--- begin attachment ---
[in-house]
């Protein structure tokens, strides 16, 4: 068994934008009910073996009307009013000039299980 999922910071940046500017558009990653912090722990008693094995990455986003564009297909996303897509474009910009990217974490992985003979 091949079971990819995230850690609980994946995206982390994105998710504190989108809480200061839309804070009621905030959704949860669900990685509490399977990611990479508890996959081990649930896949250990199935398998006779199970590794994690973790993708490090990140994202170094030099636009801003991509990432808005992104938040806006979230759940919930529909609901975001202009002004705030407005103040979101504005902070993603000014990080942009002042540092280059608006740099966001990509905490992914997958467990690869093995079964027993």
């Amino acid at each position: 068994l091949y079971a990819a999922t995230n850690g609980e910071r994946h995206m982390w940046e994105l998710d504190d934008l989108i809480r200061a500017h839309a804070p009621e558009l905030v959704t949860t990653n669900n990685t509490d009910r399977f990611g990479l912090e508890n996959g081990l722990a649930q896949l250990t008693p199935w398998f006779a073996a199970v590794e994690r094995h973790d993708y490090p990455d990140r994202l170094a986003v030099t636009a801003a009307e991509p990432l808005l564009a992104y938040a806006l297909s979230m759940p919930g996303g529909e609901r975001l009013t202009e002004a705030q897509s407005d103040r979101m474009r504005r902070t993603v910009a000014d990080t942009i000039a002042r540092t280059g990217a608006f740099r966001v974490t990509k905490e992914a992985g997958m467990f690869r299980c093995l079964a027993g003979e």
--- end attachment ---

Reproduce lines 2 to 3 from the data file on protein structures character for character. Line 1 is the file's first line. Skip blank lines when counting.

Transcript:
């Protein structure tokens, strides 16, 4: 068994934008009910073996009307009013000039299980 999922910071940046500017558009990653912090722990008693094995990455986003564009297909996303897509474009910009990217974490992985003979 091949079971990819995230850690609980994946995206982390994105998710504190989108809480200061839309804070009621905030959704949860669900990685509490399977990611990479508890996959081990649930896949250990199935398998006779199970590794994690973790993708490090990140994202170094030099636009801003991509990432808005992104938040806006979230759940919930529909609901975001202009002004705030407005103040979101504005902070993603000014990080942009002042540092280059608006740099966001990509905490992914997958467990690869093995079964027993």
């Amino acid at each position: 068994l091949y079971a990819a999922t995230n850690g609980e910071r994946h995206m982390w940046e994105l998710d504190d934008l989108i809480r200061a500017h839309a804070p009621e558009l905030v959704t949860t990653n669900n990685t509490d009910r399977f990611g990479l912090e508890n996959g081990l722990a649930q896949l250990t008693p199935w398998f006779a073996a199970v590794e994690r094995h973790d993708y490090p990455d990140r994202l170094a986003v030099t636009a801003a009307e991509p990432l808005l564009a992104y938040a806006l297909s979230m759940p919930g996303g529909e609901r975001l009013t202009e002004a705030q897509s407005d103040r979101m474009r504005r902070t993603v910009a000014d990080t942009i000039a002042r540092t280059g990217a608006f740099r966001v974490t990509k905490e992914a992985g997958m467990f690869r299980c093995l079964a027993g003979e």